This struck me because it’s something I think about often; it also highlights beautifully the purpose of coaching and why I was drawn to it:  to help people see and bring together their inner and outer identities, to create a life that brings those inner and outer worlds into alignment, so instead of feeling divided, we feel, act and live as one unified whole.

Coaching isn’t about handing someone a key to “success” or self-improvement; it’s about acknowledging, accepting and flourishing with all of the various parts of ourselves.

As Parker writes: “Wholeness does not mean perfection: it means embracing brokenness as an integral part of life. Knowing this gives me hope that human wholeness — mine, yours, ours — need not be a utopian dream, if we can use devastation as a seedbed for new life.”

Critical to creating that new life is understanding our own sense of integrity:  not an imposed set of ethics or standards, but what each of us as individuals actually cares about and values most.  The alternative is to chase other people’s imposed ideas of success and importance, and to feel dull, listless, and disconnected from our own lives.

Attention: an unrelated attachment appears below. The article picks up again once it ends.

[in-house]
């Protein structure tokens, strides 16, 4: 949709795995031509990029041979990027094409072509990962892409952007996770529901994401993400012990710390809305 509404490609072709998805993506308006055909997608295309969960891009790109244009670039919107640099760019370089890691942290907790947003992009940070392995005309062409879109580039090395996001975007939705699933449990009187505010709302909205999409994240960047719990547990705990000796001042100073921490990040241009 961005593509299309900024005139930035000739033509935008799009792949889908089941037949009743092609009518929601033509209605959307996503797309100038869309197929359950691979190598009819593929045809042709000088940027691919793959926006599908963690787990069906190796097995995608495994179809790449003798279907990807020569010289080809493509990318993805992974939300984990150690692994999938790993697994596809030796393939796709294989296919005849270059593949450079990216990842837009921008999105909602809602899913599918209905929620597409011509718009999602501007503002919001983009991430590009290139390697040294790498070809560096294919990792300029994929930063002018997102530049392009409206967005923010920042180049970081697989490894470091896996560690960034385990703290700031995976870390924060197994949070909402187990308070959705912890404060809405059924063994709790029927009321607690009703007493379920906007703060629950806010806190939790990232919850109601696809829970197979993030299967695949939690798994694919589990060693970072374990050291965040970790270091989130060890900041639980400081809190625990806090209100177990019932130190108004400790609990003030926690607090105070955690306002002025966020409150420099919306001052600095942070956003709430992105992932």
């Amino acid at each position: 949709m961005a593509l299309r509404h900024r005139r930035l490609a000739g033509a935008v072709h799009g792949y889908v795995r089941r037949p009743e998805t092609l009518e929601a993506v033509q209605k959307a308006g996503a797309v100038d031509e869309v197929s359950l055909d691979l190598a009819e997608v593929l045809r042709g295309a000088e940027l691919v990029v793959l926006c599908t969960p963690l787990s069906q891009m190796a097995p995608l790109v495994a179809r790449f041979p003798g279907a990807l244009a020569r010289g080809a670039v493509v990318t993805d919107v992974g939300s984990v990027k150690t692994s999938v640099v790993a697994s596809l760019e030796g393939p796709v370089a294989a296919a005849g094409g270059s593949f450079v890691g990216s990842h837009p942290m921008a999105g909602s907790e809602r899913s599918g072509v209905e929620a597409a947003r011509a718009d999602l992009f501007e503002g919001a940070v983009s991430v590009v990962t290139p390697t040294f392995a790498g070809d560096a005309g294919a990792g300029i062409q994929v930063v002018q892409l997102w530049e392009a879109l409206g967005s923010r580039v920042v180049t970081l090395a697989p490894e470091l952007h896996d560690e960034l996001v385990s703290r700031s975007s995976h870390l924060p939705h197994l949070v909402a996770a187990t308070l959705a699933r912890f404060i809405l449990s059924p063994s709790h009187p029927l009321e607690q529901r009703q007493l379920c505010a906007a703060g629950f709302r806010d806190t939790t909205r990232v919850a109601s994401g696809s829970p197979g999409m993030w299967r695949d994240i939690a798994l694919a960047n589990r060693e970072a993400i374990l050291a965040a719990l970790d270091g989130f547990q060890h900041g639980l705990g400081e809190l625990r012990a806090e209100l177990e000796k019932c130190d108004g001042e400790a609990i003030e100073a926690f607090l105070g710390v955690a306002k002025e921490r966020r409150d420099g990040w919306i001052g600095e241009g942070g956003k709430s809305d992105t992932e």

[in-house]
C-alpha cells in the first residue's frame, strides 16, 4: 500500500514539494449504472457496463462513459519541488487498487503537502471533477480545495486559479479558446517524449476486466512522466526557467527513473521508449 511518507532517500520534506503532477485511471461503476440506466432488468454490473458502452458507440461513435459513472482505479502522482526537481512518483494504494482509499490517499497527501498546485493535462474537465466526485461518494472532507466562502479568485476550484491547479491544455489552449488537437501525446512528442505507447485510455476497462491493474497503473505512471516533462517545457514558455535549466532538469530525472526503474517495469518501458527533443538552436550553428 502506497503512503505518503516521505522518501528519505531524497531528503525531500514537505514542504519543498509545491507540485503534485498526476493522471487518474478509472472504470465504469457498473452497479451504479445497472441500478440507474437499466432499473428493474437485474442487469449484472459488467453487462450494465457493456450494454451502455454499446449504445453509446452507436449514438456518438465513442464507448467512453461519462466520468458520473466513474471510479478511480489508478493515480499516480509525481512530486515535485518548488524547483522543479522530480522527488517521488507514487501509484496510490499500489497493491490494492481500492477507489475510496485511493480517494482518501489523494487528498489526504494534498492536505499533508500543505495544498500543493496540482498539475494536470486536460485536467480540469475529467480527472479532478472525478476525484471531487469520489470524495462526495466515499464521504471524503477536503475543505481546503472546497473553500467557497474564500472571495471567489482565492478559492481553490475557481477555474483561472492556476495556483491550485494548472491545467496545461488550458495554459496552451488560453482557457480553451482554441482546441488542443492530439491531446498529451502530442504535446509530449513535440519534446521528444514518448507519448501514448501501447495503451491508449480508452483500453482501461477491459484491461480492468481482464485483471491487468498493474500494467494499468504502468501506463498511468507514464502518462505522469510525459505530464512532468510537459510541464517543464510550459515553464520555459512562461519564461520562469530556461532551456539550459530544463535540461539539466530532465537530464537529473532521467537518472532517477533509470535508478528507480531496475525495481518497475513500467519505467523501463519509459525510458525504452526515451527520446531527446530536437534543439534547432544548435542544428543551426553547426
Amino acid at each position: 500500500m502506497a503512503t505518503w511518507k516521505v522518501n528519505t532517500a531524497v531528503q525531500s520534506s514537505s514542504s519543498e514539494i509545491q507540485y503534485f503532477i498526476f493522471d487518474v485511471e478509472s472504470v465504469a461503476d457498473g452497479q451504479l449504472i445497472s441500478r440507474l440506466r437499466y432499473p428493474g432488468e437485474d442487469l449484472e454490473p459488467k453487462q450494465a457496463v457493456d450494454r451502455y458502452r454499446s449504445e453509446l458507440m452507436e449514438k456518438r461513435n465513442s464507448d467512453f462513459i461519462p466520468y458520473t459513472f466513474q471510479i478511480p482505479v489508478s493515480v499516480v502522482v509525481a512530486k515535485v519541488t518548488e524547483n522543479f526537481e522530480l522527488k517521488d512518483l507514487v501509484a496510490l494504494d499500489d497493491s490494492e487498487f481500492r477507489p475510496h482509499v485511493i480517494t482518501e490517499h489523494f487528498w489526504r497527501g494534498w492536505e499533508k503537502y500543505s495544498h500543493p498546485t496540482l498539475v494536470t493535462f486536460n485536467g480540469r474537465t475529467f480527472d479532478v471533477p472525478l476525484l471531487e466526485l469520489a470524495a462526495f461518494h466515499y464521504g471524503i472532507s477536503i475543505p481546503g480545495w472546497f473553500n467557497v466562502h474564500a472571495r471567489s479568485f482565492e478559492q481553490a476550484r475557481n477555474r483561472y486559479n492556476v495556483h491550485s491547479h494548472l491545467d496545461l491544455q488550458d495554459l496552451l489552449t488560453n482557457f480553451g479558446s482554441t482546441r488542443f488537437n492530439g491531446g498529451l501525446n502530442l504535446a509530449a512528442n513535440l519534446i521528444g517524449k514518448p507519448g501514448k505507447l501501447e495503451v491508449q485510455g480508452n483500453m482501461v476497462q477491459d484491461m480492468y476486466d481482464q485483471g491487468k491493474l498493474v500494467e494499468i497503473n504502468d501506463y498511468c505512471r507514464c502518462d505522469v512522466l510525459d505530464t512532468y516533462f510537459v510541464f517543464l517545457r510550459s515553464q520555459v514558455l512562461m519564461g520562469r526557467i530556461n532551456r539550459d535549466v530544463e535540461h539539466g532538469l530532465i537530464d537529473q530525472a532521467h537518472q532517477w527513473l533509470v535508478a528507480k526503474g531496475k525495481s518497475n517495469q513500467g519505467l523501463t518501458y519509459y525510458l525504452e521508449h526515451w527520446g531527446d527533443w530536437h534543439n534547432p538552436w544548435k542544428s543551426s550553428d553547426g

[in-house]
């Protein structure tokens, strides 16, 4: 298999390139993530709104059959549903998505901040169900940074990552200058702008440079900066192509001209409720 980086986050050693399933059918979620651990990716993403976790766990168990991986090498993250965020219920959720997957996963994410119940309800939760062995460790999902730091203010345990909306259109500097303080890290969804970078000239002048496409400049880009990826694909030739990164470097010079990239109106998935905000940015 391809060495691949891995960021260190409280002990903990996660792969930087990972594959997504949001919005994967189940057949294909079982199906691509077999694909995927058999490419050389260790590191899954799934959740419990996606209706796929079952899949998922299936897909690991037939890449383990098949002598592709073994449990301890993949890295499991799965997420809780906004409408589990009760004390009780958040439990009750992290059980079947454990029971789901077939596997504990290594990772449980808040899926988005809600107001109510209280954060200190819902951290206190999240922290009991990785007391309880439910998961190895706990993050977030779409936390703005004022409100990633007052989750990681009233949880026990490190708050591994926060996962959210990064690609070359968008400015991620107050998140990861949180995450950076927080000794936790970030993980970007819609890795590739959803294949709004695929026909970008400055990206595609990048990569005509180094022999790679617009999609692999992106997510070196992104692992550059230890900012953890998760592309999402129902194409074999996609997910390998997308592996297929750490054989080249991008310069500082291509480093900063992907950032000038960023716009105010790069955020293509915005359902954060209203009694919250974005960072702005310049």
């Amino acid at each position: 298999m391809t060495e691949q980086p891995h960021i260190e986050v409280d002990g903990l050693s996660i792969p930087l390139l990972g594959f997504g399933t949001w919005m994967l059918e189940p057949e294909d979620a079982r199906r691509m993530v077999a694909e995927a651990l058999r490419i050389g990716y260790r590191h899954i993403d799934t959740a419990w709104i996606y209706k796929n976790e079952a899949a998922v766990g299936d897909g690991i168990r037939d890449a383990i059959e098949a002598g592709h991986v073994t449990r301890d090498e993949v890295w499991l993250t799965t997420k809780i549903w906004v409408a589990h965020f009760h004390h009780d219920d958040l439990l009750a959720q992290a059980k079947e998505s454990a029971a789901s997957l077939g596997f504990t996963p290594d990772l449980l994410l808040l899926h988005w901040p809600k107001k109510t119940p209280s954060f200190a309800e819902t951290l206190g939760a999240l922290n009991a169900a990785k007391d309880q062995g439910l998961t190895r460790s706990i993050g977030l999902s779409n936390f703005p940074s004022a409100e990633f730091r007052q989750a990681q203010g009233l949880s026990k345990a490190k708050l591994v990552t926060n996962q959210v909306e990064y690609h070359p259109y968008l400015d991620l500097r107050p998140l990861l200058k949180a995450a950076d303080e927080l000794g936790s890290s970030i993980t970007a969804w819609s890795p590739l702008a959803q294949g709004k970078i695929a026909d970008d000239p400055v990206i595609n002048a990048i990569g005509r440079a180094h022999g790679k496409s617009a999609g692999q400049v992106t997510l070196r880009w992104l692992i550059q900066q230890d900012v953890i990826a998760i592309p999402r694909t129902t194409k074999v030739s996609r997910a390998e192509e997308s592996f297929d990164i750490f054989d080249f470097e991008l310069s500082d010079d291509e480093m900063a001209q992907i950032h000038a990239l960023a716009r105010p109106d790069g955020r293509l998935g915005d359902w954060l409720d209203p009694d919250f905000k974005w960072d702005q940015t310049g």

“Not knowing who or what we are dealing with and feeling unsafe,” Parker writes, “we hunker down in a psychological foxhole and withhold the investment of our energy, commitment, and gifts … The perceived incongruity of inner and outer–the inauthenticity that we sense in others, or they in us — constantly undermines our morale, our relationships, and our capacity for good work.”

To me, reconnecting with our full selves in a way that allows us to crawl out of that foxhole and live a full and authentic life, and to thrive in that, is what coaching is all about. Of course, this is a lifelong process, not a simple problem to be “solved” in a few coaching sessions. And perhaps it’s impossible to achieve complete “wholeness,” for more than a few moments at a time, at least, because we’re always changing. But coaching sets that sort of inner and outer integration as a goal, and provides tools for navigating the journey, including ways to keep coming back to our own inner compass when we inevitably get lost along the way.

 

How To Deal With Annoying People

rackmultipart-18124-0_crop_340x234I was on a conference call the other day, when a familiar voice started talking. Within seconds, my blood started to boil. It wasn’t so much that the person was saying anything particularly wrong or offensive; what she was saying triggered me for all sorts of reasons that have little to do with her. In this case, I was annoyed because she was talking about her Herculean effort to do something that was taking her forever to accomplish, and that I’d essentially already done months earlier. In my view, all the work I had put into the project already was being ignored.